Talking about the wide dynamic range （WDR), we have seen it everywhere in security camera's description, but what's wide dynamic range? Today we are going to explain three different wide dynamic range technologies.
|Difference||Digital WDR||True WDR||BLC (Backlight compensation)|
|Technology||Adjusts the gamma (Y) value to enhance dark areas||Combines long and short exposures into one frame||Increase the level of exposure for the entire image|
|Pros||Good quality image||Best quality image||Object of interest is clear|
|Cons||image may be slightly washed out||may have minor color restoration problem or color dispersion||overexposure in brightly lighted areas|
Wide dynamic range technology can allow camera capture good effect pictures even under challenging light conditions. The WDR can maintain proper image brightness and exposure, also the contrast and ensures image clarity. Both analog and digital IP camera offer this function. DB is the value to measure the wide dynamic range. A higher WDR range (for example 120DB), represents camera can catch a greater scale of brightness.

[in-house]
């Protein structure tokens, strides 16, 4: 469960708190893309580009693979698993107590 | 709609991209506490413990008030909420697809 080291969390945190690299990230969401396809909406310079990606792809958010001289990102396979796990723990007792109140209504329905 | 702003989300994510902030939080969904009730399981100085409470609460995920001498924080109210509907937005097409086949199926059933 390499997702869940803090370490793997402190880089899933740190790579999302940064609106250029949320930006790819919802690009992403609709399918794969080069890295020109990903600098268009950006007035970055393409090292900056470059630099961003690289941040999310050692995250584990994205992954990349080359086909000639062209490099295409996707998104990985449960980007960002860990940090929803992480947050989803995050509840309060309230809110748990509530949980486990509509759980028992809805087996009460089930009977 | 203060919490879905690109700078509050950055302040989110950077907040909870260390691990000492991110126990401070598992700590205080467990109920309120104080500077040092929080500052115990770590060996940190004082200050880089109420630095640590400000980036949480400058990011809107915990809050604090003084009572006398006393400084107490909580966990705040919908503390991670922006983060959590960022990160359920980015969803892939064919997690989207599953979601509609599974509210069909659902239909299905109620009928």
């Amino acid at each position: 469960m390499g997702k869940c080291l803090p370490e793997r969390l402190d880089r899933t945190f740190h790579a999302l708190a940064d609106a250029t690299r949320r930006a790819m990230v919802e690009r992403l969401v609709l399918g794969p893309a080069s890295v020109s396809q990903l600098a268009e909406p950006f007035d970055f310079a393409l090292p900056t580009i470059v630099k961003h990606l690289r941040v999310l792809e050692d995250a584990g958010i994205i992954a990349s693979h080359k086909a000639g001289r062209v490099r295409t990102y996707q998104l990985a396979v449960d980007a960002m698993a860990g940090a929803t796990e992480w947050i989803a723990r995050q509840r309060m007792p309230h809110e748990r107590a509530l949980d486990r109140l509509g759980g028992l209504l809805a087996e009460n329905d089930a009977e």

Digital WDR (D-WDR) is a software-based technique that optimizes image quality by adjusting the gamma (γ) value to enhance dark areas. The D-WDR level, which ranges from 1 to 8, should be carefully adjusted according to the lighting conditions in order to minimize possible image deterioration (i.e. the image being washed out).
True WDR is a sensor-based technology, camera with this technology can produce images with an extremely wide dynamic range. The WDR image sensor can capture several images with short and long exposures, then combining them into a single frame. True WDR can be adjusted using three pre-set levels (Low/Mid/High) according to the lighting conditions. Proper calibration of WDR level is essential to achieving the best result –setting the WDR level too low may not produce satisfying visibility, while setting the WDR level to high may lead to washed out images.
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